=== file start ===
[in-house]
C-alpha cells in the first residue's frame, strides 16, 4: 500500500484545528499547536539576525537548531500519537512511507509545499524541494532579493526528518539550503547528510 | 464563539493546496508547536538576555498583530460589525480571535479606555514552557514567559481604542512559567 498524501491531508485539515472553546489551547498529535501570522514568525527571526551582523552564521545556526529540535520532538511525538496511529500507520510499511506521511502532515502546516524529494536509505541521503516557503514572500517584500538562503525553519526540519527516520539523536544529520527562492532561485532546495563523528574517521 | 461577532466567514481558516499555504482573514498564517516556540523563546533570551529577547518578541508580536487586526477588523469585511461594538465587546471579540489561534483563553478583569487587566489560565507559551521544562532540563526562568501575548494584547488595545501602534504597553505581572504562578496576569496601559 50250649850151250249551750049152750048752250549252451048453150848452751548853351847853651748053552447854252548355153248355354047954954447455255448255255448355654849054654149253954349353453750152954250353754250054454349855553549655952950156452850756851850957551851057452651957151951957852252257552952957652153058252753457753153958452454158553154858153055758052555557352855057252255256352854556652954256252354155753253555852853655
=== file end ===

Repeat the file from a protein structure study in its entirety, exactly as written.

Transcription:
[in-house]
C-alpha cells in the first residue's frame, strides 16, 4: 500500500484545528499547536539576525537548531500519537512511507509545499524541494532579493526528518539550503547528510 | 464563539493546496508547536538576555498583530460589525480571535479606555514552557514567559481604542512559567 498524501491531508485539515472553546489551547498529535501570522514568525527571526551582523552564521545556526529540535520532538511525538496511529500507520510499511506521511502532515502546516524529494536509505541521503516557503514572500517584500538562503525553519526540519527516520539523536544529520527562492532561485532546495563523528574517521 | 461577532466567514481558516499555504482573514498564517516556540523563546533570551529577547518578541508580536487586526477588523469585511461594538465587546471579540489561534483563553478583569487587566489560565507559551521544562532540563526562568501575548494584547488595545501602534504597553505581572504562578496576569496601559 50250649850151250249551750049152750048752250549252451048453150848452751548853351847853651748053552447854252548355153248355354047954954447455255448255255448355654849054654149253954349353453750152954250353754250054454349855553549655952950156452850756851850957551851057452651957151951957852252257552952957652153058252753457753153958452454158553154858153055758052555557352855057252255256352854556652954256252354155753253555852853655